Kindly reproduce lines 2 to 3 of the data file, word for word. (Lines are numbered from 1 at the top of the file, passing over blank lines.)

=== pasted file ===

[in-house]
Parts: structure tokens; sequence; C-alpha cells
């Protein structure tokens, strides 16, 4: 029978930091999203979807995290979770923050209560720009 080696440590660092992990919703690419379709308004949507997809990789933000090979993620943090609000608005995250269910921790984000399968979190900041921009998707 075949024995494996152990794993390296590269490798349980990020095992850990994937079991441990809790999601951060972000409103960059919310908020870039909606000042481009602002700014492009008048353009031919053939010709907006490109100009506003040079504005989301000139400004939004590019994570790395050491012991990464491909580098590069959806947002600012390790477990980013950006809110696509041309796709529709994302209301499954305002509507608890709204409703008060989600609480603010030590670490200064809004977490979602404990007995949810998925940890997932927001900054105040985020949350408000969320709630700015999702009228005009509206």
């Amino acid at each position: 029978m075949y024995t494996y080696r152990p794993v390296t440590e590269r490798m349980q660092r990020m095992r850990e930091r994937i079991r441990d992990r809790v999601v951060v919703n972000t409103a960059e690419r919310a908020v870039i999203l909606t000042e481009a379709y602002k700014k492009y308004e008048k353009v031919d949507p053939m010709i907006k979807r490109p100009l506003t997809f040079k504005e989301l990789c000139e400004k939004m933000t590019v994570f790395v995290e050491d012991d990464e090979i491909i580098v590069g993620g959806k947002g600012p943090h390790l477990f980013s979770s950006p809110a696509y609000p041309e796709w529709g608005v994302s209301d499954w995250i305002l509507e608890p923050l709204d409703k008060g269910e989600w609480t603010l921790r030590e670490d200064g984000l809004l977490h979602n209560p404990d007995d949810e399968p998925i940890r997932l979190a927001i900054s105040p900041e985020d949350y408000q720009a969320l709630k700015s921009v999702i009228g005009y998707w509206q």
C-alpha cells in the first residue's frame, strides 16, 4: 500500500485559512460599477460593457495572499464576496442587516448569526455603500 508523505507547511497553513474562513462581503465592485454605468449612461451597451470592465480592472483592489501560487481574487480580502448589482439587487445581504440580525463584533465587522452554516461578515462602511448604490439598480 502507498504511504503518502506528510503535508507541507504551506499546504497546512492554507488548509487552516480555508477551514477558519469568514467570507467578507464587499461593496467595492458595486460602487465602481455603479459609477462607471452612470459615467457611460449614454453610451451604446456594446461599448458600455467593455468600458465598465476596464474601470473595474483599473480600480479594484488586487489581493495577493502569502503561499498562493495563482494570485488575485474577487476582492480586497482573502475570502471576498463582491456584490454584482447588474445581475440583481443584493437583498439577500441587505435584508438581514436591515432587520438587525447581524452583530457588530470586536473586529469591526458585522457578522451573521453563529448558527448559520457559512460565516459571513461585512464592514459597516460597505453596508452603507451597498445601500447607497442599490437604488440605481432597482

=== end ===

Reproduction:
Parts: structure tokens; sequence; C-alpha cells
């Protein structure tokens, strides 16, 4: 029978930091999203979807995290979770923050209560720009 080696440590660092992990919703690419379709308004949507997809990789933000090979993620943090609000608005995250269910921790984000399968979190900041921009998707 075949024995494996152990794993390296590269490798349980990020095992850990994937079991441990809790999601951060972000409103960059919310908020870039909606000042481009602002700014492009008048353009031919053939010709907006490109100009506003040079504005989301000139400004939004590019994570790395050491012991990464491909580098590069959806947002600012390790477990980013950006809110696509041309796709529709994302209301499954305002509507608890709204409703008060989600609480603010030590670490200064809004977490979602404990007995949810998925940890997932927001900054105040985020949350408000969320709630700015999702009228005009509206």